Guided Tours of Ireland's Hidden Gems - 2020 May & June Tours cancelled and rescheduled for 2021 see details below. September still on but likely to be rescheduled also if Covid 19 crisis and travel bans continue, Susan.
West Cork truly is an idyllic part of Ireland, with its own balmy micro-climate that enables bright pink and blue hydrangeras, orange montbretia and its signature red fuchsia to thrive and line the roads, all around and about the largest county in Ireland. It's all about scenery and seafood and endless activity in the cute little, picture postcard, pretty seaside towns of Glandore, Schull, Ballydehob and Skibbereen, to name but a few. Brightly painted cottages and farmhouses, nestle into the landscape to avoid the worst of the winter weather surrounded by a heady and colourful mix of native flowers and exotic plants that thrive in the warm Gulf Stream which bathes this most fortunate part of Ireland. And also about castles, romantic ruins, ringforts and stone circles, lighthouses, seafaring, smuggling and copper mining (once upon a time) fishing and sailing. It seems like there are more sailing boats in West Cork than in any other place in Ireland including Howth and Dunlaoghaire. In fact, the Royal Cork Yacht Club is the oldest in the world having been established there by the 9th Lord Inchiquin in 1720.
Generations of families retrace their footsteps (buckets and spades in hand) to their old homesteads or smart new holiday homes every summer. It is also the best place to eat in Ireland and where the Slow Food movement began under the auspices of Myrtle Allen of Ballymaloe House in Ballycotton fame. Actually, there are more thriving artisan food producers in Cork than anywhere else in Ireland, including Gubbeen Farmhouse Products, whose smoked rashers are hand massaged with an aromatic mix of herbs and spices once a week while being cured. I wouldn't mind that myself, is it any wonder they taste so good! Union Hall is a major, but pretty fishing port, with an excellent selection available daily from their own fish shop, including fresh prawns if you are lucky.....
But go for the scenery if nothing else, clichéd but true, it is truly breath-taking on a fine day or it will blow your head right off on a bad one! Explore one of the many islands such as Sherkin or take a drive out to Mizen Head Lighthouse, Sheep's Head or the Beara Pennisula which is above (try going over the Healy Pass) and beyond (Cod's Head) beautiful and where you will see some of most dramatic vistas in Ireland. If that isn't enough for you, why not try your hand at Whale Watching? Did you know that the South Coast of Ireland is one of the best places in the world to see a Fin, Humpback, Minke and even Orca whales on occasion, as well as basking sharks, dolphins and porpoises with a purpose...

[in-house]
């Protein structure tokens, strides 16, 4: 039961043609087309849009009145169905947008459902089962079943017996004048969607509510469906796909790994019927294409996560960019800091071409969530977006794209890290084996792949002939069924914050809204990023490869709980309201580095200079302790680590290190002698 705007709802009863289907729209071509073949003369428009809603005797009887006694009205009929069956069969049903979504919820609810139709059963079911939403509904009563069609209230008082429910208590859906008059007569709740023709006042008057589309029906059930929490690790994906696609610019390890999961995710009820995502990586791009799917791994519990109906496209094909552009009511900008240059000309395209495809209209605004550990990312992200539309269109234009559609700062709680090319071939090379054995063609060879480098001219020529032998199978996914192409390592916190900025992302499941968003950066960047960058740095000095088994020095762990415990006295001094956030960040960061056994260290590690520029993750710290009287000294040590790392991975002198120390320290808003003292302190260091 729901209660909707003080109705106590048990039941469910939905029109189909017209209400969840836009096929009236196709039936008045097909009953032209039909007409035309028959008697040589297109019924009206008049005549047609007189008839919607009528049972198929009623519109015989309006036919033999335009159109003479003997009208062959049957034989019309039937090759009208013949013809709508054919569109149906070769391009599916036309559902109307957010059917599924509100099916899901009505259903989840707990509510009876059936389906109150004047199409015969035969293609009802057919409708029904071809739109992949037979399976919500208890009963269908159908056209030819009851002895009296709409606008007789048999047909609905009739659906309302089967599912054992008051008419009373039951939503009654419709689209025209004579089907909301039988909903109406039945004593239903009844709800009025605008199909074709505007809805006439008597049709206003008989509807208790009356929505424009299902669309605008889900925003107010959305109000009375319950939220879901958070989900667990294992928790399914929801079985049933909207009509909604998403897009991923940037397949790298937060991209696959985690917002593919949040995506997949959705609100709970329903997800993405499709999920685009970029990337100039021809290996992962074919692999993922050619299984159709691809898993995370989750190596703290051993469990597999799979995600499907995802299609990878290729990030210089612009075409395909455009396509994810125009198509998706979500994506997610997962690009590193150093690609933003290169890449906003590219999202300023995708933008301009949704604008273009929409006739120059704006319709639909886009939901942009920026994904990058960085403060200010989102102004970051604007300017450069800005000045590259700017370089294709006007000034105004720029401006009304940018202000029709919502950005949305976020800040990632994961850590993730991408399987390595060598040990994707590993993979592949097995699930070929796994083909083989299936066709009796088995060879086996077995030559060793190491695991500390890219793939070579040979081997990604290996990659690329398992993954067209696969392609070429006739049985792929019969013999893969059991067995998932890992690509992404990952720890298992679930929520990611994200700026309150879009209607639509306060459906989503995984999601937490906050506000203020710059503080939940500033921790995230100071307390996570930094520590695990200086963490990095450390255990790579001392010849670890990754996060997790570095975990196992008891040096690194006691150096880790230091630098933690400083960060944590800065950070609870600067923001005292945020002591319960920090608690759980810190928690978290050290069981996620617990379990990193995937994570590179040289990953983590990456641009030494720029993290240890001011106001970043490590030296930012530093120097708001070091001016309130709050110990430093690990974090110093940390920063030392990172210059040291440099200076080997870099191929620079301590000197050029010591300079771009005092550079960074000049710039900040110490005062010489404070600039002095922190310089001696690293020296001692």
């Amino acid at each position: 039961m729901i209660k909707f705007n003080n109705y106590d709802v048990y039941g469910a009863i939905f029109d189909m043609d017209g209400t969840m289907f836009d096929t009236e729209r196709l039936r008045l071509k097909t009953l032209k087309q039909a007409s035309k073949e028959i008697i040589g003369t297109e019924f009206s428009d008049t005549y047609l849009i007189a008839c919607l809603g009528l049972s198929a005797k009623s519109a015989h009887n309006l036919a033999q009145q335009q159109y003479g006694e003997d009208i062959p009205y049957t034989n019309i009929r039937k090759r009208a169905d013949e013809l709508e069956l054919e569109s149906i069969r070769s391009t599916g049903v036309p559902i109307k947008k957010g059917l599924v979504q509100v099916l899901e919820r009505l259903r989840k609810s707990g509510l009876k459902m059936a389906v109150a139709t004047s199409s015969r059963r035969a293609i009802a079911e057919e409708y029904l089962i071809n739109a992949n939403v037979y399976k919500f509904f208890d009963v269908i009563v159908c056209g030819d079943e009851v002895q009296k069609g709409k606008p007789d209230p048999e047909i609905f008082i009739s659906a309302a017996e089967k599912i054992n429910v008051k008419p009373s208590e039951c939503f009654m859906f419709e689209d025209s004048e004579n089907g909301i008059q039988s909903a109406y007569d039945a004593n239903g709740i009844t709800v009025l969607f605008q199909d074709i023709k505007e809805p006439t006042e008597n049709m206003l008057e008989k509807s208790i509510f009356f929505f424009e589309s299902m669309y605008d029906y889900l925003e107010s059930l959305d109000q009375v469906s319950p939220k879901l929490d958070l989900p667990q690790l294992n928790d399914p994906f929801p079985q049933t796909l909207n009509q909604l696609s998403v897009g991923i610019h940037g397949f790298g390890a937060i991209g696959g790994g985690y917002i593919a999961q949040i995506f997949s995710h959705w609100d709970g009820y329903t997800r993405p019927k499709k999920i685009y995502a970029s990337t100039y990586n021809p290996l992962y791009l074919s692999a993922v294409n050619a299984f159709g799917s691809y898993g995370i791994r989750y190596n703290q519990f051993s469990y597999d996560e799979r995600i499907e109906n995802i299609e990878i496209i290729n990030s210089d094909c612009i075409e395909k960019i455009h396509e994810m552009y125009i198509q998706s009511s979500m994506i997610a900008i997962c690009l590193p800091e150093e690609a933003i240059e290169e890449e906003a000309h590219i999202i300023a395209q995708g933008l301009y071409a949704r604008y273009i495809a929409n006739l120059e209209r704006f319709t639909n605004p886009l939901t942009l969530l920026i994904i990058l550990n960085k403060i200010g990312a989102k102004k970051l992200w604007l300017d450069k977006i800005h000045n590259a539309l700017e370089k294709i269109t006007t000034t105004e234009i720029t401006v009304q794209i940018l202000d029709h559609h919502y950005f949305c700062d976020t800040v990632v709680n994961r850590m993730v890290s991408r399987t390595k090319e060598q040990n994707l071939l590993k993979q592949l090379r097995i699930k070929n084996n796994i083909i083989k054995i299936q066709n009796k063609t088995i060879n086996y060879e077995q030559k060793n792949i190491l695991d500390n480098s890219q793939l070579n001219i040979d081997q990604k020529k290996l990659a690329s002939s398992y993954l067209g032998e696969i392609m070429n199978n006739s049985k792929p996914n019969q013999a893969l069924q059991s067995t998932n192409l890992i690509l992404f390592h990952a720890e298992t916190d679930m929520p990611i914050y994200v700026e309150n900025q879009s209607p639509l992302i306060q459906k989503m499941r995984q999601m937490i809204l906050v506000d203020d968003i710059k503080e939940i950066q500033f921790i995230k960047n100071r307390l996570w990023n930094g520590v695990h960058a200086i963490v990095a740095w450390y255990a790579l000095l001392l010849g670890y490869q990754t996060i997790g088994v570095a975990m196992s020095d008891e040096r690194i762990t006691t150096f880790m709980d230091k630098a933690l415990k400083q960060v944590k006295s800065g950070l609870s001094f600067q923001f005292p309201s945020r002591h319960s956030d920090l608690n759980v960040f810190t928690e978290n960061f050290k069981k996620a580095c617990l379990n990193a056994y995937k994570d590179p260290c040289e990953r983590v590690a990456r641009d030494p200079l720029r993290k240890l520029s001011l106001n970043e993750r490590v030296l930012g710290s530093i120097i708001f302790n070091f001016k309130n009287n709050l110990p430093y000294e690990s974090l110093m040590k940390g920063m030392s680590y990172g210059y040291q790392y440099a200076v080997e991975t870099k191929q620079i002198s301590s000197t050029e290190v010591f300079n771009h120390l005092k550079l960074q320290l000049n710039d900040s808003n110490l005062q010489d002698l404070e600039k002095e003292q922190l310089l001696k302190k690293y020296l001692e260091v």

Bantry House (its drawing room was furnished from a fire sale at Versailles) and Garinish Island a secluded garden oasis are both very special and not to be missed. And finally, there are dozens of secluded white beaches where the sea is a curious soft green and the water is warm all year round again thanks to the Gulf Stream. Who knows you might even get lucky and find one of the blue beads that are said to wash up from the wreck of a Spanish Pirate ship after every storm...
The 10 Best Things To Do & See in West Cork are....
1 Mizen Head Experience out of this world on a fine day, it has an indoor exhibition and café for rainy days. Three Castle Head north of the Mizen is the one of the most beautiful places I have ever been in Ireland.
2 The Sheep's Head Peninsula won the best walk in Ireland and now has 11 different sections which you can dip your toe in and out of at your leisure.
3 The Beara Peninsula is like Ireland was 30 or 40 years ago, wild-out, strangely named places, where every new twist in the road opens up into a fantastic view that is even better than the last one behind you and best of all very few tour buses go there.
4 Kinsale while not technically in West Cork (30 kms south-west of Cork City) this colourful small town on the coastline is worth a visit and well knnown, deservedly so, as the Gourmet Capital of Ireland you could eat away happily in a different, top-class restaurant every night.
5 Take a trip out to Sherkin Island (10 minutes by ferry from Baltimore Harbour) to sample island life and enjoy the best chowder and mussels in Ireland at the Jolly Roger Pub Or if you have time, visit Cape Clear (an Irish speaking island) for the story telling festival in September or Heir Island on Roaring Water Bay, where you can learn to bake your own bread. Or Dursey Island at the tip of the Beara Pernisula the only island in Ireland accessible by cable car.
6 Bantry House in a delightful setting overlooking Bantry Bay, wonderful old world gardens and fabulous blue diningroom, you can even stay in this stately home which is open for bed and breakfast during the summer season.
7 Garinish Island or IInacullin (Island of the hollies) as it is otherwise known is home to exotic plants that grow bigger and better here on this tiny island paradise than they do in their native habitat in the tropics.
8 Balleydehob, Schull, Goleen spend time in any or all of these small painted villages, wouldn't the names themselves entice you? Or take a detour inland to visit the tiny little hermitage on the lake at Gougane Barra.